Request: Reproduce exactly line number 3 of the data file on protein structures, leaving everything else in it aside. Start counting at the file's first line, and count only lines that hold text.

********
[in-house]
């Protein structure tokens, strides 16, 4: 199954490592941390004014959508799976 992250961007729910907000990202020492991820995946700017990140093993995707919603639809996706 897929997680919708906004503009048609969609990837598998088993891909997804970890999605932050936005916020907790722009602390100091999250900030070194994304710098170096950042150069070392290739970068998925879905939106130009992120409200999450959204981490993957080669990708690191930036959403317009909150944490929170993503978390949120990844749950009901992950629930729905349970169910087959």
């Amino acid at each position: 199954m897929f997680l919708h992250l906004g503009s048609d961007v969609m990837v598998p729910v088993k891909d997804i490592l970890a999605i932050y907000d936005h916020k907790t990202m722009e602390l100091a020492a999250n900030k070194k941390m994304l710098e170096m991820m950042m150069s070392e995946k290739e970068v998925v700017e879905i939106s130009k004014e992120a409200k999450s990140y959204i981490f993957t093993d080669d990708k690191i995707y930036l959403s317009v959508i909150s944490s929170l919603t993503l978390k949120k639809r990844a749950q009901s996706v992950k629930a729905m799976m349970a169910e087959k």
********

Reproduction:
């Amino acid at each position: 199954m897929f997680l919708h992250l906004g503009s048609d961007v969609m990837v598998p729910v088993k891909d997804i490592l970890a999605i932050y907000d936005h916020k907790t990202m722009e602390l100091a020492a999250n900030k070194k941390m994304l710098e170096m991820m950042m150069s070392e995946k290739e970068v998925v700017e879905i939106s130009k004014e992120a409200k999450s990140y959204i981490f993957t093993d080669d990708k690191i995707y930036l959403s317009v959508i909150s944490s929170l919603t993503l978390k949120k639809r990844a749950q009901s996706v992950k629930a729905m799976m349970a169910e087959k």